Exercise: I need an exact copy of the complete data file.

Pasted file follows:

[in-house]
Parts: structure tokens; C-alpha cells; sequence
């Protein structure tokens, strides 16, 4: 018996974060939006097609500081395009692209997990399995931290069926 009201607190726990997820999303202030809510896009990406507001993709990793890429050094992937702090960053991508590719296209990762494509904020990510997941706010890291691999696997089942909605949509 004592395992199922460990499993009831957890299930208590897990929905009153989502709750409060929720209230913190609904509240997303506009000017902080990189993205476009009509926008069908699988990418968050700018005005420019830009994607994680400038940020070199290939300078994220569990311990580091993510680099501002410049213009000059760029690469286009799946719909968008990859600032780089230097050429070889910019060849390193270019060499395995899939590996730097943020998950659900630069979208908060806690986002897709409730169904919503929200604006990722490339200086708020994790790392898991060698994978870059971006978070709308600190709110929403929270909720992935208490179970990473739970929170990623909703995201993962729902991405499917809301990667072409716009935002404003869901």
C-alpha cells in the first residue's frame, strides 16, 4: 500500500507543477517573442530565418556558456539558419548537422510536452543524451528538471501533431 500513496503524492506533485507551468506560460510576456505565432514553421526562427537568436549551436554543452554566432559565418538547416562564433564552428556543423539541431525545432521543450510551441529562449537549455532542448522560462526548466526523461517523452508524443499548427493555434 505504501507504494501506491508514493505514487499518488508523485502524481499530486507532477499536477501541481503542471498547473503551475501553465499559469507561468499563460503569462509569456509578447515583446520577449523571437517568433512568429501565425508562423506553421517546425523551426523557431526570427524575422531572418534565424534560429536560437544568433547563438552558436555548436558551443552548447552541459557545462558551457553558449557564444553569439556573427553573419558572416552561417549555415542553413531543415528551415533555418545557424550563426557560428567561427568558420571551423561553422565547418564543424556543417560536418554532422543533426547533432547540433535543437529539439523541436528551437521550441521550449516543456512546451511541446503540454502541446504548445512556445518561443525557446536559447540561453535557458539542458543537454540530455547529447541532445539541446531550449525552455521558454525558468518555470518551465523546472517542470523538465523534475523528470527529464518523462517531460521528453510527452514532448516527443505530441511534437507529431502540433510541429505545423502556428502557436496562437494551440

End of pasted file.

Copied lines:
[in-house]
Parts: structure tokens; C-alpha cells; sequence
């Protein structure tokens, strides 16, 4: 018996974060939006097609500081395009692209997990399995931290069926 009201607190726990997820999303202030809510896009990406507001993709990793890429050094992937702090960053991508590719296209990762494509904020990510997941706010890291691999696997089942909605949509 004592395992199922460990499993009831957890299930208590897990929905009153989502709750409060929720209230913190609904509240997303506009000017902080990189993205476009009509926008069908699988990418968050700018005005420019830009994607994680400038940020070199290939300078994220569990311990580091993510680099501002410049213009000059760029690469286009799946719909968008990859600032780089230097050429070889910019060849390193270019060499395995899939590996730097943020998950659900630069979208908060806690986002897709409730169904919503929200604006990722490339200086708020994790790392898991060698994978870059971006978070709308600190709110929403929270909720992935208490179970990473739970929170990623909703995201993962729902991405499917809301990667072409716009935002404003869901």
C-alpha cells in the first residue's frame, strides 16, 4: 500500500507543477517573442530565418556558456539558419548537422510536452543524451528538471501533431 500513496503524492506533485507551468506560460510576456505565432514553421526562427537568436549551436554543452554566432559565418538547416562564433564552428556543423539541431525545432521543450510551441529562449537549455532542448522560462526548466526523461517523452508524443499548427493555434 505504501507504494501506491508514493505514487499518488508523485502524481499530486507532477499536477501541481503542471498547473503551475501553465499559469507561468499563460503569462509569456509578447515583446520577449523571437517568433512568429501565425508562423506553421517546425523551426523557431526570427524575422531572418534565424534560429536560437544568433547563438552558436555548436558551443552548447552541459557545462558551457553558449557564444553569439556573427553573419558572416552561417549555415542553413531543415528551415533555418545557424550563426557560428567561427568558420571551423561553422565547418564543424556543417560536418554532422543533426547533432547540433535543437529539439523541436528551437521550441521550449516543456512546451511541446503540454502541446504548445512556445518561443525557446536559447540561453535557458539542458543537454540530455547529447541532445539541446531550449525552455521558454525558468518555470518551465523546472517542470523538465523534475523528470527529464518523462517531460521528453510527452514532448516527443505530441511534437507529431502540433510541429505545423502556428502557436496562437494551440